Here’s the route of the first leg from Stoke across the Channel via Dover to St Inglevert on the Cap Gris Nez and then on to Abbeville, routing around the Class D airspace around Le Touquet. The route images I’ve used in my posts here are taken from screen captures of SkyDemon (30 day trial version). I fully acknowledge their copyright in them and they clearly show the excellence of the software.
The crossing was scheduled to take 21 minutes, which it did, and I was in radio contact with Farnborough East until the FIR boundary (the dark blue line) at which point I changed over to Lille. The first Lille controller I had was male and later I was switched over to a lady. Both were polite and spoke good English albeit with a bit of an accent and I had to request that they ‘say again’ on a few occasions. They were very helpful and didn’t seem to mind, so there’s no reason for anyone doing their first crossing of ‘La Manche’ to worry in the slightest about their radio procedures.
Here’s probably the last ever picture that will be taken from MYRO in UK airspace, which shows me coasting out overhead Dover and banking to turn onto heading for the leg to Cap Gris Nez.
Abbeville came up out of the murk dead on as expected on the GPS so that gave me a lot of confidence, and the vis hadn’t been that bad despite my growing reservations. I called blind on Abbeville Traffic (123.50) and after joining overhead for runway 02 left hand, landed on the grass next to the hard runway. The airfield was almost deserted and as there was no indication of where or how to park I taxied across to the grass in front of the buildings and shut down. I got out and noticed a hand-written sign ‘Affaires’ on the door of the aero club and assumed that that was where I’d be able to sort out closing my flight plan and everything else to do with customs and the police. However, I’d forgotten that I’d left the UK and was now in France where life is somewhat different 🙂
Inside the building there was nobody around, let alone someone who looked at all official, but luckily I climbed a small flight of stairs up into the ubiquitous small cafe area and found a gent with a cap with a bobble on it reading the notice boards. He assumed that I wanted to close my flight plan and directed me to a grubby cordless phone across the room, one of those old fashioned ones with a retractable antenna that frankly I haven’t seen for about 20 years! There was a phone number biroed on the wall above it so I dialled it. A voice answered almost immediately at the other end and after I had given MYRO’s registration, he replied ‘Your flight plan is closed. Au revoir’ and that was about it.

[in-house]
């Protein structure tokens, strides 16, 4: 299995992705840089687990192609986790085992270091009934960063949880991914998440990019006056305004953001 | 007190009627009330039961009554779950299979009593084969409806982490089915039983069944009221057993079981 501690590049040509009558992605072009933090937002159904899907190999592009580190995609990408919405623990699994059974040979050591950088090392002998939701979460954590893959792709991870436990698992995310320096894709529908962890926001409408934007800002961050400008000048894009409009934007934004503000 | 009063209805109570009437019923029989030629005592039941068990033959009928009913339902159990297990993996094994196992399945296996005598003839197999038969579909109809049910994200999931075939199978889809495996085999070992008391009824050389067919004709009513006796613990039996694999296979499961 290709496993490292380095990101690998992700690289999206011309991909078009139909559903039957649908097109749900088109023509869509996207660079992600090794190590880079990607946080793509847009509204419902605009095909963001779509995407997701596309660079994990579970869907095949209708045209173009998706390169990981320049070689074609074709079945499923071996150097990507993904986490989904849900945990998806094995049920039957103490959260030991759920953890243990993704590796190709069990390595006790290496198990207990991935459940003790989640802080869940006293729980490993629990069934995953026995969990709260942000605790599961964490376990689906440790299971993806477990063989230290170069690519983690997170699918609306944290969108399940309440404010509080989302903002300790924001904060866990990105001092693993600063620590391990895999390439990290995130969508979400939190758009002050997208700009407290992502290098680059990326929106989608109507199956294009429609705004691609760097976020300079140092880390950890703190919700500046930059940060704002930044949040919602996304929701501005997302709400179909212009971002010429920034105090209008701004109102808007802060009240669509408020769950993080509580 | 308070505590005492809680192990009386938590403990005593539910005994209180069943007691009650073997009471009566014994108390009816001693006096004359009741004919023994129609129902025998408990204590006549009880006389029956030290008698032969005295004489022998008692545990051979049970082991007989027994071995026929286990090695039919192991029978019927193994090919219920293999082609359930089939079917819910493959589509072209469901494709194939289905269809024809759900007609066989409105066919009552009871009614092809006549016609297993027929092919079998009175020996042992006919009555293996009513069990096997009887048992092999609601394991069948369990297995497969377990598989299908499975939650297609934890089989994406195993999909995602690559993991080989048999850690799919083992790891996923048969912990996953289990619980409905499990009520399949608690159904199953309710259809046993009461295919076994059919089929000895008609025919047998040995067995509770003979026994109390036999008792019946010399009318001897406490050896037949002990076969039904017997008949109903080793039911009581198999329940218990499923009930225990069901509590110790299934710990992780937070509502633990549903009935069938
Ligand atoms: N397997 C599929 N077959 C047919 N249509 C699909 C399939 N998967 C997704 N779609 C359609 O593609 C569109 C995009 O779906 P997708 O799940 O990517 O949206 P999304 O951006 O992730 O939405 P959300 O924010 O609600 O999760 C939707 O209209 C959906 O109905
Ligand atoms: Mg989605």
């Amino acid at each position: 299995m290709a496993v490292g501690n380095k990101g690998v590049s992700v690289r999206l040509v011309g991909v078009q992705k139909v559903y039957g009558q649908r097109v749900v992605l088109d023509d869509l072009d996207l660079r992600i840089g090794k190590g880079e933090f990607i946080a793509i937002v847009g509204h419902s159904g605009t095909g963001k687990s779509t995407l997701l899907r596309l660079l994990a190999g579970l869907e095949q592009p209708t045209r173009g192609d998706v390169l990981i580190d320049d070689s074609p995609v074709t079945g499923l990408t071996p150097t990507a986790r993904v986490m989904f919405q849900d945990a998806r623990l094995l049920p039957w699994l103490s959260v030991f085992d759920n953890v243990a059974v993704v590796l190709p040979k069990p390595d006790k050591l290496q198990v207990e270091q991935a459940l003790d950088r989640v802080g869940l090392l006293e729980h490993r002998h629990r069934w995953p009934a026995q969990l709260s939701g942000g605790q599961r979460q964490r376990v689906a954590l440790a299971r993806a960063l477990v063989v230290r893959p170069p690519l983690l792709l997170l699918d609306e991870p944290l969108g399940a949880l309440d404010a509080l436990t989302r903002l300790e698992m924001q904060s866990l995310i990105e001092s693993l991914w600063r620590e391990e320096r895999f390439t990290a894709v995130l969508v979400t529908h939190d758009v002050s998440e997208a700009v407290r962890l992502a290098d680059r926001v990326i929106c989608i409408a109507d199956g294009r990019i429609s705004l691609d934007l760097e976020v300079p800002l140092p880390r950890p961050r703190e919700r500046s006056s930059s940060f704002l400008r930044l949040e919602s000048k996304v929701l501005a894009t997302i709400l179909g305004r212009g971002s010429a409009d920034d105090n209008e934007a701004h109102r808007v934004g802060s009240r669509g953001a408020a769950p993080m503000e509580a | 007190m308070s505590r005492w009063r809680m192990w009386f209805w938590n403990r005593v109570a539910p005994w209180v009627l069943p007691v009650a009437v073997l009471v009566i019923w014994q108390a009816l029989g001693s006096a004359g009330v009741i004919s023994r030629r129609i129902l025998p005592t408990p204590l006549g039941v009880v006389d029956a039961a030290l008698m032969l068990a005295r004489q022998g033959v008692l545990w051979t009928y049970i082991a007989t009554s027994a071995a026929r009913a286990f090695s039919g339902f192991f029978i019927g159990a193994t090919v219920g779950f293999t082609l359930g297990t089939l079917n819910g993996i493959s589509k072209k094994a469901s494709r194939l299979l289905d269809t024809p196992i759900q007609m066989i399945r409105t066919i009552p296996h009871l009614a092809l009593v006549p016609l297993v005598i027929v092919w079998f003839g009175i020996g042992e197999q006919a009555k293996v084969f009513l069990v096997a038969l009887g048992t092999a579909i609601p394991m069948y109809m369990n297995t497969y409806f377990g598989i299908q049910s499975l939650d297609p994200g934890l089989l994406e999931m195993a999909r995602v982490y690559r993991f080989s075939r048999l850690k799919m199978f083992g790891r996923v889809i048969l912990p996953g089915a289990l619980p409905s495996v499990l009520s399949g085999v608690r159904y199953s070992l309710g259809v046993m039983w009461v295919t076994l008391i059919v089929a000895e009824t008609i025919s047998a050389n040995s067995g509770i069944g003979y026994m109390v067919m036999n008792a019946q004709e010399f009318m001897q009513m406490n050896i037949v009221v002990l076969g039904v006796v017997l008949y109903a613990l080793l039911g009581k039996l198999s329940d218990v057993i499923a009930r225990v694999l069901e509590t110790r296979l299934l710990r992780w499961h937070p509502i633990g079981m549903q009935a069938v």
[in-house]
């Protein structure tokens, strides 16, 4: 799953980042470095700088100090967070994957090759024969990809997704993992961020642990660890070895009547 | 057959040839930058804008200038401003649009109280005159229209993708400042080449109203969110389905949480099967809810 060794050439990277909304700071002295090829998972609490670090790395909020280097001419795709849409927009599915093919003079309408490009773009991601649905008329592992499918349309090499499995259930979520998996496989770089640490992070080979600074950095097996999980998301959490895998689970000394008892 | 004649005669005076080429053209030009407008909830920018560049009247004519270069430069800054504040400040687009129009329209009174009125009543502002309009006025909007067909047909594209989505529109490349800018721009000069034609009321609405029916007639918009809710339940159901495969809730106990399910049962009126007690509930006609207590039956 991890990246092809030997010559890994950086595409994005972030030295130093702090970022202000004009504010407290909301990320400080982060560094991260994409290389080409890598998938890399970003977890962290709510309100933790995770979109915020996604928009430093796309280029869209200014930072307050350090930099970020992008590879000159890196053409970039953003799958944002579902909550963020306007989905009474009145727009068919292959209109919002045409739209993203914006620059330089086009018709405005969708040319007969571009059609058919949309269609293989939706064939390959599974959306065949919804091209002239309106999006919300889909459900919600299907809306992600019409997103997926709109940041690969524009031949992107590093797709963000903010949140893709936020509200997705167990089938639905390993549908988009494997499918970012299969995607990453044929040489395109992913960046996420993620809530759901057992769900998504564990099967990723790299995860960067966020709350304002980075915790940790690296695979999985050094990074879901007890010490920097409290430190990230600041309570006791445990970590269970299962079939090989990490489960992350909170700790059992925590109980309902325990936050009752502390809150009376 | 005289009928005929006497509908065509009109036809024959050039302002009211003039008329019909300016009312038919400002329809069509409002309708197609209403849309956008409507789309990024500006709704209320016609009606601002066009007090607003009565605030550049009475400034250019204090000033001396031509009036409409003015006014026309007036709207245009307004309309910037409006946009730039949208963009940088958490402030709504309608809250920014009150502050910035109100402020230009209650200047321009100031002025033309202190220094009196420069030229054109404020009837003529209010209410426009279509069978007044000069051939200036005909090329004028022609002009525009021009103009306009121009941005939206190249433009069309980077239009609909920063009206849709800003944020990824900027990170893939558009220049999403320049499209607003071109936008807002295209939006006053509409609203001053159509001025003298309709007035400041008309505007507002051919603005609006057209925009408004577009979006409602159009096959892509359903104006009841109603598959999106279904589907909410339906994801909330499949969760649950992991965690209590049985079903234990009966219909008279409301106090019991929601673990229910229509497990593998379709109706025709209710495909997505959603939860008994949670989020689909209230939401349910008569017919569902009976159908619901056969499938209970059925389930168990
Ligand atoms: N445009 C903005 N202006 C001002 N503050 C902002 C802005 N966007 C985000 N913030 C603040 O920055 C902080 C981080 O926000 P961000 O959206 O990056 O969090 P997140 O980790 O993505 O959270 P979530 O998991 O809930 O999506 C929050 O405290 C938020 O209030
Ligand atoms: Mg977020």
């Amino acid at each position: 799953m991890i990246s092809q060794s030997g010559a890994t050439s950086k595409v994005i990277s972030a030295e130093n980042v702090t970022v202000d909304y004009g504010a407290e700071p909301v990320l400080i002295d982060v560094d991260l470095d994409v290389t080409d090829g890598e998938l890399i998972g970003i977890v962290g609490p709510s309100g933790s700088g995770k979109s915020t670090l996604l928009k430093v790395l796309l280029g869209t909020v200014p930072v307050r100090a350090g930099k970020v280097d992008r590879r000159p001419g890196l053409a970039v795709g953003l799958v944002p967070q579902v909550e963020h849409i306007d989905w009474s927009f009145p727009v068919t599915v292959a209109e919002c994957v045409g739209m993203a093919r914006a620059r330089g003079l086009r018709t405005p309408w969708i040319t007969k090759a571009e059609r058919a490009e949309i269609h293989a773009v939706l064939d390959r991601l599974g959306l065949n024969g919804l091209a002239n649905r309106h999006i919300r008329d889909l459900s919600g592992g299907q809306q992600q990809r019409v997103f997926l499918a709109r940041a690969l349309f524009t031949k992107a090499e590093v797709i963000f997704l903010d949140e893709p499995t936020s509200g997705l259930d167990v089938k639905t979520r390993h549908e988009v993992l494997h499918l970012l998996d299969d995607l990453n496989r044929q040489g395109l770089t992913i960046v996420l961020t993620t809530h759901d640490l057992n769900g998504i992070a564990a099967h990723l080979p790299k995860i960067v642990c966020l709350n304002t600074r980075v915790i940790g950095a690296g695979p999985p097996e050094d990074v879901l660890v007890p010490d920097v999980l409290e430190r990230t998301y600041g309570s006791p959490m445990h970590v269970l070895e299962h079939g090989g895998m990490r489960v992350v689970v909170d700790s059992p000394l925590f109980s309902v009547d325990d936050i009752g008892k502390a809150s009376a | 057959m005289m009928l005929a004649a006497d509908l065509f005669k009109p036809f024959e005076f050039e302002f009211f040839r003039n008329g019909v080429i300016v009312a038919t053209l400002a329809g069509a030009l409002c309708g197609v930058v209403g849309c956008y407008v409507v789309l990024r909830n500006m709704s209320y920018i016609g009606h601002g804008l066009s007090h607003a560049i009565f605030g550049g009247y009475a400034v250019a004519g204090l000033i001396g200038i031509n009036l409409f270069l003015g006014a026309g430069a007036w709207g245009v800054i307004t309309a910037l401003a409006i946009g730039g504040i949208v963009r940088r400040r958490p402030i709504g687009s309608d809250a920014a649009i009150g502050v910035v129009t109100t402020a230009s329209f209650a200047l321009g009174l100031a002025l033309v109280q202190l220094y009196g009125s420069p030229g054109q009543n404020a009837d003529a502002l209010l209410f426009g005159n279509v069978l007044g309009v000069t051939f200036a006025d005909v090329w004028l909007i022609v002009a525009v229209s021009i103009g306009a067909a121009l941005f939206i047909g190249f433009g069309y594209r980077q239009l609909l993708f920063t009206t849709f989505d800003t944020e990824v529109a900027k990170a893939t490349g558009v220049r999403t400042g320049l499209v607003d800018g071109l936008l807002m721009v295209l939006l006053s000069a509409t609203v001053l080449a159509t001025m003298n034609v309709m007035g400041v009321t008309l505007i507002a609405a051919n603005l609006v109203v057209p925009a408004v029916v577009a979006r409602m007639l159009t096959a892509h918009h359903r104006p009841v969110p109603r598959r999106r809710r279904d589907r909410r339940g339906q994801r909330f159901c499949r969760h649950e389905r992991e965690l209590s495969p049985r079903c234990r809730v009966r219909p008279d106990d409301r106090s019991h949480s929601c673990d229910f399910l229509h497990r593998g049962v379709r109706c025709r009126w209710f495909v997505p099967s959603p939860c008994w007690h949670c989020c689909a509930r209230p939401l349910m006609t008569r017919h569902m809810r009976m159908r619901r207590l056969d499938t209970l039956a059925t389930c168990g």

My friend in the cap with a bobble on it had been waiting and then said to me, ‘Now you pay taxe in front of flag’. I then noticed another building through the window on the other side of the fuel pump where there was a French flag on a white pole, so I thanked him, in French of course 😉 and walked over there. I climbed the steps and entered yet another cafe/bar area where there were various chaps sitting and standing around drinking coffee and smoking. They all looked up as I walked in and seemed friendly enough so I said, ‘Bonjour’ and they all answered in the same way. There was a marvellous French lounge lizard type amongst them with greased down hair and the typically French longish slightly pointed nose and he said ‘Ello, did you ave a nice flight?’ in the most wonderfully French accented English. I said that yes, I had and was just starting on the vis when a small plump chap came scuttling across the room into a side office and I was directed to join him in the ‘bureau’. I noticed that he had the fax on the desk in front of him that I’d sent the previous day to the police/douane number, with a copy to Abbeville. He checked (in French) to make sure I’d closed my flight plan and when I said that I had, he got busy writing what appeared to be a bill. In fact it was the invoice for the landing fee, the princely sum of €3 🙂
Then he pushed a large movements sheet in front of me that showed I was the only incoming aircraft so far that day, presumably on account of the weather. I duly filled it in with my details, arrival time and expected departure time. I’d forgotten that French time moved forward one hour when our clocks did – I was assuming that our times were now the same – so I filled the times in incorrectly, but he was far too polite to point this out and left them as I’d written them. When I’d finished and paid my €3, I asked if there was anything else I had to do with regard to the ‘douane’ and the police. He looked at me, smiled in a knowing kind of way and said, ‘Non monsieur’. So that was it, the sum total of all the formalities to do with entering France from the UK. A piece of cake. I think our problem as Brits is that sometimes we are our own worst enemy and look for problems and issues where there are none. The French are much more pragmatic, shrug their shoulders and just do things. I love that attitude and think that we have a lot to learn from them, but we won’t, ever 😐
It was now time to top up my tanks and get moving again. I’d like to have stayed longer and had a cup of coffee but I had a long way to go before my flying day was over and there just wasn’t the time. In the whole time since I’d arrived at Abbeville there was only one other movement, a French registered Robin, and I suppose that was a clue to what was to come. I started up, taxied round, called blind and took off on the grass. As I climbed and turned on track, it was pretty clear that the vis was getting worse than before. Here’s a pic I’ve again captured from the camcorder, which I’d started up again, that shows what I’m talking about.